It has been revealed that since their introduction two years ago, bus lane cameras in Wolverhampton have raked in £1.9 million in profit.
12 cameras are posted across the city to deter drivers from illegally driving in bus lanes, with the first being introduced in June 2015.
The authority amassed a total revenue of £1.3m in 2015/16, before bringing in £1.9m the following year.
Around £1.3m of money was spent to cover the running of the 12 cameras as well as to meet other costs associated with the council’s transport department.
Councillor Steve Evans, cabinet member for city environment, said, “Last year, the council spent £12.8m and £1.9m is a fraction of that.
“This is not a cash cow for us like people think.
“Ultimately, if people do not break the law, they will not get a bus lane fine.”
Udey Singh, Conservative councillor for Tettenhall Regis ward who raised the issue at a meeting of Wolverhampton council on Wednesday where the figures were disclosed, said, “We feel that an urgent review is needed into the bus lane cameras and restrictions in the city.
“Surely the council can admit that if the scheme had been effective as a deterrent, we would have seen the total amount coming in from the penalty charge notices decrease dramatically?
“Instead it appears that this has become a cash-trap for the hard-working residents of Wolverhampton and a deterrent to outside and repeat visitors looking to work and enjoy what’s on offer here.”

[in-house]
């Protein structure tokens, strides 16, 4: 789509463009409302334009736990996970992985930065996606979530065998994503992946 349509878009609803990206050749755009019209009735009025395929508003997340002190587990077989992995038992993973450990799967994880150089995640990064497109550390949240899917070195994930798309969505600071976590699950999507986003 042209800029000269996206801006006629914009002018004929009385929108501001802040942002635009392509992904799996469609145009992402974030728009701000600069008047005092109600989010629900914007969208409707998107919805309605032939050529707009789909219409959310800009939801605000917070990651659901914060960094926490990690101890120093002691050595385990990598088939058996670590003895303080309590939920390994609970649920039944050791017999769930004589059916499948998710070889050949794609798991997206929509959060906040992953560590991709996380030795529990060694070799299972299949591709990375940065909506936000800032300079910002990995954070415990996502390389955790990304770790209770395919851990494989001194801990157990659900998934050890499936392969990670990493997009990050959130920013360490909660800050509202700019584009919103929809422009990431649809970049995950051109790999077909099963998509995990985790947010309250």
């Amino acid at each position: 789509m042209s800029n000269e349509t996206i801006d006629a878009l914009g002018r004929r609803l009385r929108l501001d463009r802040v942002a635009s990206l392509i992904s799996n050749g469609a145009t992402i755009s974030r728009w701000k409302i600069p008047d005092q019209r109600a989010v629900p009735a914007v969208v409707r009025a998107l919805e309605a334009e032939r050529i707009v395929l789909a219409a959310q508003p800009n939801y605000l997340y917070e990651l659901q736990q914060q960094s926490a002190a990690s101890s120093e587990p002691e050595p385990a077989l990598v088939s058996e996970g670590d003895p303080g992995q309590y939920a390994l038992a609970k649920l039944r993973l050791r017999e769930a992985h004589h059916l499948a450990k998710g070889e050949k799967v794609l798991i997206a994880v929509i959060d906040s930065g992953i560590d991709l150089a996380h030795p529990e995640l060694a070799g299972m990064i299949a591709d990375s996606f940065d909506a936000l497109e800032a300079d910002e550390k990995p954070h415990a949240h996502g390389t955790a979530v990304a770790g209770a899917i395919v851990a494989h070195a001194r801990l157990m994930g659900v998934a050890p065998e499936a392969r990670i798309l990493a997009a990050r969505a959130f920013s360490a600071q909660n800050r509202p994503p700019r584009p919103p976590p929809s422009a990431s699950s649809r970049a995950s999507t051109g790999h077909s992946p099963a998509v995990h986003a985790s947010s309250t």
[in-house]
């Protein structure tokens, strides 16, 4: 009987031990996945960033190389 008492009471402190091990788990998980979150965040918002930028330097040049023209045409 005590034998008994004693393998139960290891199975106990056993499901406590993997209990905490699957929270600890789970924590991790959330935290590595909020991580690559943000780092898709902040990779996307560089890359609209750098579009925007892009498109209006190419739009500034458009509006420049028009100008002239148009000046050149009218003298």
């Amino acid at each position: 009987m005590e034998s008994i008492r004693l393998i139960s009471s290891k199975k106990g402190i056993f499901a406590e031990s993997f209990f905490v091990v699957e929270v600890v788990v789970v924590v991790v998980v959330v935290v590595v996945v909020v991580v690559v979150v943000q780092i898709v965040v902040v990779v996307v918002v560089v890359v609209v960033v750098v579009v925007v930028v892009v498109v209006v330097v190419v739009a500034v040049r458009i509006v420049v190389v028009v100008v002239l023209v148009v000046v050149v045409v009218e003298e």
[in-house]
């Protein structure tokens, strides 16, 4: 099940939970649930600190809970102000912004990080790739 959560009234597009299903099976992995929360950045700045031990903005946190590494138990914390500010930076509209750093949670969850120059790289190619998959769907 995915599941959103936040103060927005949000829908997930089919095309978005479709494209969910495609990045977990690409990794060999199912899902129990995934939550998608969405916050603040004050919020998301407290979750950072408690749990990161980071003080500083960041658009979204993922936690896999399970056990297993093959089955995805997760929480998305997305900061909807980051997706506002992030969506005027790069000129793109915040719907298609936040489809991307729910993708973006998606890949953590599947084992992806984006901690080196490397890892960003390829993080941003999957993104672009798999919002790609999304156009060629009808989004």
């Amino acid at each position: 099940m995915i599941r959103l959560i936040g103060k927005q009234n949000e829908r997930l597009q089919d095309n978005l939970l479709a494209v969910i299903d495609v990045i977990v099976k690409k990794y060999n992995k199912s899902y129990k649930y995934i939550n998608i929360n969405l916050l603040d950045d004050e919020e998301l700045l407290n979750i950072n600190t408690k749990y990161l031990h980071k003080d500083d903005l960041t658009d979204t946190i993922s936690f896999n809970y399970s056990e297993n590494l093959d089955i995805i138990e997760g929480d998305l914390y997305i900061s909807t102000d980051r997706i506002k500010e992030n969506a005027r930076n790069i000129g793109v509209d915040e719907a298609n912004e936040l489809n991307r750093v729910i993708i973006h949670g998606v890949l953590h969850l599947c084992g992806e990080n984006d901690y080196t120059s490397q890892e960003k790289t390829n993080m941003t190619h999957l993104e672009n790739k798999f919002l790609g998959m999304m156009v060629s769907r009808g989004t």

Of the 12, the most lucrative ones have been the Pipers Row, Victoria Square and Lichfield Street cameras.
It was revealed earlier this year that the fines for driving through bus lanes in the city
brought in on average £5,000 a day.
According to figures revealed in August this year, the total income from 12 cameras on streets around Wolverhampton from April 2016 to April 2017 was £1,870,629 – £5,121 a day.
41,407 people outside of the WV postcode area were fined in 2016/17 in comparison to 24,379 in 2015/16.
33,810 motorists from Wolverhampton were fined in 2015/16, but the figure had dropped in 2016/17, as only 29,610 were caught during that period.
Steve Gooding, director of the RAC Foundation, said, “The mark of a good system is one where everyone understands the restrictions, no one flouts them and no penalties need to be issued. The opposite seems to be true in Wolverhampton. Since it is implausible that scores of local drivers are intentionally setting out to disobey the rules each day and hence run up big bills then one is left wondering whether the signage is adequate?”